The states are split on the matter of negative reports, so it is important to check with the state(s) in question before filing. Failure to submit a negative report if one is required by the state will cause the holder to be considered out of compliance. Other states do not require negative reports but will accept them if they are filed., and a handful of states do not accept negative reports at all. 

The examples below help to illustrate the variation in negative reporting requirements across the states:

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Topics: Compliance, Reporting, Best Practices

9/9/21 10:19 AM

Preparing for Fall Unclaimed Property Reporting 2021

Fall unclaimed property reporting season is upon us, and most holders are gearing up to meet many of the states’ October 31/November 1 reporting deadline. It is essential that holders track and monitor state unclaimed property legislation to follow any new requirements, which often lead to changes to the states’ reporting instructions. State websites and holder manuals contain key information related to these changes, as well as the actual mechanics of reporting and remitting unclaimed property. Be sure to review these updates prior to each reporting cycle and refamiliarize yourself with state requirements as these vary from state to state. A high-level review of holders annual compliance reporting obligations are outlined below.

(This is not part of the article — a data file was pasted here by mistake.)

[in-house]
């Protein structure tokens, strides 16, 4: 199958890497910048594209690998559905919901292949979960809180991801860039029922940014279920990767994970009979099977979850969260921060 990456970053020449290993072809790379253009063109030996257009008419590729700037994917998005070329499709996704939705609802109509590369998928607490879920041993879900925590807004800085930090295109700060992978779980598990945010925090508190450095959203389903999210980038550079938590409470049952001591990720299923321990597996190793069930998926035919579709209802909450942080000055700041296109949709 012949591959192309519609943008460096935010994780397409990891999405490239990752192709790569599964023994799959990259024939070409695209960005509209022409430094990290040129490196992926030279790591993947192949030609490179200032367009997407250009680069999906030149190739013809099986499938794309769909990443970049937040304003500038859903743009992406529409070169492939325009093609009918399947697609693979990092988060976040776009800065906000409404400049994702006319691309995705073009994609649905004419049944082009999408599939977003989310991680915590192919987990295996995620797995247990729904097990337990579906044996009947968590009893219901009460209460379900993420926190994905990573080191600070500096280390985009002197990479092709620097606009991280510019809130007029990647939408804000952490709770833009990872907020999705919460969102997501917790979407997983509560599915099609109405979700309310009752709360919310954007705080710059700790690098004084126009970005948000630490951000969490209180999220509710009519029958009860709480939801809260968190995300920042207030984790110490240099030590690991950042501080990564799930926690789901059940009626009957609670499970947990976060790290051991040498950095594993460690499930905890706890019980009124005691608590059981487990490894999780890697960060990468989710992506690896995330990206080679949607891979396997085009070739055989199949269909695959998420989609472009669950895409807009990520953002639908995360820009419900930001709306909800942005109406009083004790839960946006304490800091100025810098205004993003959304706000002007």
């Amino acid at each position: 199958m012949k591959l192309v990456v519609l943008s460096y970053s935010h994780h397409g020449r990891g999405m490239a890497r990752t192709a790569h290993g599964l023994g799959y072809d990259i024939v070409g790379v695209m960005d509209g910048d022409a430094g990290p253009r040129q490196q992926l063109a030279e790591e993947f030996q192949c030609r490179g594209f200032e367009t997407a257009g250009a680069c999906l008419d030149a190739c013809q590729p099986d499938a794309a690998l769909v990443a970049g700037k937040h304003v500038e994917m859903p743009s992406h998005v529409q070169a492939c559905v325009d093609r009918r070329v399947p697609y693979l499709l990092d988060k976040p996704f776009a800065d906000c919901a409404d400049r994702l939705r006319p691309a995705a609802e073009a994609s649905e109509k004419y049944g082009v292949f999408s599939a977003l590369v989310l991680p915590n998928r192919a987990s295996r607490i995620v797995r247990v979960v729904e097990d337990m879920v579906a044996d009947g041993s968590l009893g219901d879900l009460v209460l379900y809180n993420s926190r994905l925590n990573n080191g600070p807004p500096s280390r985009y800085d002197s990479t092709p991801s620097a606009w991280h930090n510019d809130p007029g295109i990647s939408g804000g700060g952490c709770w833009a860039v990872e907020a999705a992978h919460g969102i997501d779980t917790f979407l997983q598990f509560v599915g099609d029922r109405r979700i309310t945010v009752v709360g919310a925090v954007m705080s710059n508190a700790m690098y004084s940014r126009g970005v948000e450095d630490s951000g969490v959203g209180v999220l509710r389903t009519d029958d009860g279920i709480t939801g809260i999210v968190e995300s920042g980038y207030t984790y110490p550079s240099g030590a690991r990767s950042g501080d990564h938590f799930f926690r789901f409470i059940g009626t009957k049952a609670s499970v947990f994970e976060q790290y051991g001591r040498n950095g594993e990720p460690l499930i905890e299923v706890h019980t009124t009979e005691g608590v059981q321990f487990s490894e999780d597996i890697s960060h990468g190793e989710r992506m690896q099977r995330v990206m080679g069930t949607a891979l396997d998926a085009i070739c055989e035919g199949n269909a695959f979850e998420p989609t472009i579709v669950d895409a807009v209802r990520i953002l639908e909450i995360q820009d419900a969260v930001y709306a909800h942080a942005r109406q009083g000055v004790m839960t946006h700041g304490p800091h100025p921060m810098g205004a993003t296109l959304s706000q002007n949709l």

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Topics: Compliance, Reporting, Best Practices

8/24/21 9:13 AM

How to Merge Unclaimed Property with Other Duties

It can be difficult to smoothly add abandoned and unclaimed property management duties to primary business responsibilities. It’s not simply a matter of squeezing in extra work. Escheatment involves spikes of activity rather than steady work—often at inconvenient times of year when other responsibilities are also spiking (notably when tax returns are being prepared). It doesn’t help that personnel often do not have needed expertise. 

Some of the spikes in work can be managed by cross-training staff to pitch in when needed. Working with outside unclaimed property specialists can help, not only with the extra work of reporting cycles, but also by providing deeper expertise than it’s possible for in-house staff to acquire. This blog will define the challenges of merging unclaimed property work with other duties and provide advice for overcoming the challenges.